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Estimation of the in vivo recombination rate for a plant RNA virus

AuthorsTromas, Nicolas; Zwart, Mark P. ; Maïté, Poulain; Elena, Santiago F.
Keywordsexperimental evolution
virus replication
Tobacco etch potyvirus
virus evolution
plant virus
Issue Date2014
PublisherSociety for General Microbiology
CitationJournal of General Virology 95: 724- 732 (2014)
AbstractPhylogenomic evidence suggested that recombination is an important evolutionary force for potyviruses, one of the larger families of plant RNA viruses. However, mixed-genotype potyvirus infections are marked by low levels of cellular coinfection, precluding template switching and recombination events between virus genotypes during genomic RNA replication. To reconcile these conflicting observations, we evaluated the in vivo recombination rate (rg) of Tobacco etch virus (TEV; genus Potyvirus, family Potyviridae) by coinfecting plants with pairs of genotypes marked with engineered restriction sites as neutral markers. The recombination rate was then estimated using two different approaches: (i) a classical approach that assumed recombination between marked genotypes can occur in the whole virus population, rendering an estimate of rg=7.762×10-8 recombination events per nucleotide site per generation, and (ii) an alternative method that assumed recombination between marked genotypes can occur only in coinfected cells, rendering a much higher estimate of rg=3.427×10-5 recombination events per nucleotide site per generation. This last estimate is similar to the TEV mutation rate, suggesting that recombination should be at least as important as point mutation in creating variability. Finally, we compared our mutation and recombination rate estimates to those reported for animal RNA viruses. Our analysis suggested that high recombination rates may be an unavoidable consequence of selection for fast replication at the cost of low fidelity. © 2014 SGM.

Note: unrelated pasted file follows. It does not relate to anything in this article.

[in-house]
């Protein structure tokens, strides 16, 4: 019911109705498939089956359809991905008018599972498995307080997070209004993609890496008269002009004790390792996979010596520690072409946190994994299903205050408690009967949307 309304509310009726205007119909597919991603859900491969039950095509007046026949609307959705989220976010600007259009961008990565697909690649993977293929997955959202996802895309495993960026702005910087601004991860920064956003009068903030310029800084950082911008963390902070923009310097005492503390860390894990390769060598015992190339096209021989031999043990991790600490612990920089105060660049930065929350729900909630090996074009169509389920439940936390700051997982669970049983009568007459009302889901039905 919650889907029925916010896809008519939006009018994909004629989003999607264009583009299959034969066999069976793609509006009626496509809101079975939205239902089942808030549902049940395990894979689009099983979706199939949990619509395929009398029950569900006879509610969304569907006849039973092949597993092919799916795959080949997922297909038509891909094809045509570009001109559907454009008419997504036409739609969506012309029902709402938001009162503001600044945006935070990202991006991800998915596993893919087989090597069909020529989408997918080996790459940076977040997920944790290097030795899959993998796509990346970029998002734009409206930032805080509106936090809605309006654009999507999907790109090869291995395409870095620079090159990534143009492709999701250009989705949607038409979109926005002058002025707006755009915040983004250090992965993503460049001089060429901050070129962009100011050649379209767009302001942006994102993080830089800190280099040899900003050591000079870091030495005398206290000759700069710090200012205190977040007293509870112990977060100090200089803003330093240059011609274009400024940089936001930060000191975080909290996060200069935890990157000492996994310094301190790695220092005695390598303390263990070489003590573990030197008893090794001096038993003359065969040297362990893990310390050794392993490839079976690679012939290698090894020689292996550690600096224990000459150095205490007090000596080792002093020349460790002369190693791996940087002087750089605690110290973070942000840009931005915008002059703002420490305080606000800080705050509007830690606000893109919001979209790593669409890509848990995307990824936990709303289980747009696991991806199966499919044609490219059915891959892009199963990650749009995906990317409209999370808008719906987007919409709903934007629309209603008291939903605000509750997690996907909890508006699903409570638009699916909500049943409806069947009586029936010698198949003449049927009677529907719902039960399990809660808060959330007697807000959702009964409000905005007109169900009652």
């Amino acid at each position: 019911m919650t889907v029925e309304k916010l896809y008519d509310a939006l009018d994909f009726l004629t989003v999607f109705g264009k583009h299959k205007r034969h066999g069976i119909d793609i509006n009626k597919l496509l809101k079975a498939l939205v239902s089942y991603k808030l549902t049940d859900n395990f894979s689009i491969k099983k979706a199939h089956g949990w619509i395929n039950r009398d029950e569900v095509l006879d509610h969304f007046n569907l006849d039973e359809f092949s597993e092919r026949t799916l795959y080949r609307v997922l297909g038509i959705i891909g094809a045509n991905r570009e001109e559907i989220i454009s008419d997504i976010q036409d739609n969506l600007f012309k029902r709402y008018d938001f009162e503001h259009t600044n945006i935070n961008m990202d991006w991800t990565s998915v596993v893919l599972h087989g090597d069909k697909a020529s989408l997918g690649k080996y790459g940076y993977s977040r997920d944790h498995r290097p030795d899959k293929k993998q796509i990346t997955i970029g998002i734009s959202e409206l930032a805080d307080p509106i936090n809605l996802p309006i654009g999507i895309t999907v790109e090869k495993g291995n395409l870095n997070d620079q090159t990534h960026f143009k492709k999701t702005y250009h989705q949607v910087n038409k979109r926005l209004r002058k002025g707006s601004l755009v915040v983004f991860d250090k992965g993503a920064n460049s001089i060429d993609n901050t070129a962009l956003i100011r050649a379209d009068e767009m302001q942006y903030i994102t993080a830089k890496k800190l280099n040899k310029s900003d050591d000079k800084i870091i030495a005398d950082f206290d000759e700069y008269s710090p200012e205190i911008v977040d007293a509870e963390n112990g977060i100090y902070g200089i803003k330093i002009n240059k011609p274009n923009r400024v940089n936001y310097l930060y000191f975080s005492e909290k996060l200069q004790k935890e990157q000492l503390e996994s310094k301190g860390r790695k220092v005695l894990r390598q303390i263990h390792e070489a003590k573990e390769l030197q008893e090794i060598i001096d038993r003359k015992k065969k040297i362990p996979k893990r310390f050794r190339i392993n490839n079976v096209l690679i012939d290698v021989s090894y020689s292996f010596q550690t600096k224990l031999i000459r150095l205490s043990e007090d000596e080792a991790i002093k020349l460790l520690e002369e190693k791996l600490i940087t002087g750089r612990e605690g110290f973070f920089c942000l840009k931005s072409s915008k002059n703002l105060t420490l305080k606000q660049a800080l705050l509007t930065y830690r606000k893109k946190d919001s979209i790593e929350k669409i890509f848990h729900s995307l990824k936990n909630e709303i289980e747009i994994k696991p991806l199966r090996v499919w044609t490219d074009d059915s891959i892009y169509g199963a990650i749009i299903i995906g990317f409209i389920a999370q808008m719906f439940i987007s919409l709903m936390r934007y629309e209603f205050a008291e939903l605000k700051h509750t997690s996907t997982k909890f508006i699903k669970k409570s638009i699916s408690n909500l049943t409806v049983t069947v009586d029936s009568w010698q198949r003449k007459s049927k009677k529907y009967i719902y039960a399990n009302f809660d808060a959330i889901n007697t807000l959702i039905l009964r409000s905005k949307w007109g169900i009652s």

Identifiersdoi: 10.1099/vir.0.060822-0
issn: 0022-1317
Appears in Collections:(IBMCP) Artículos
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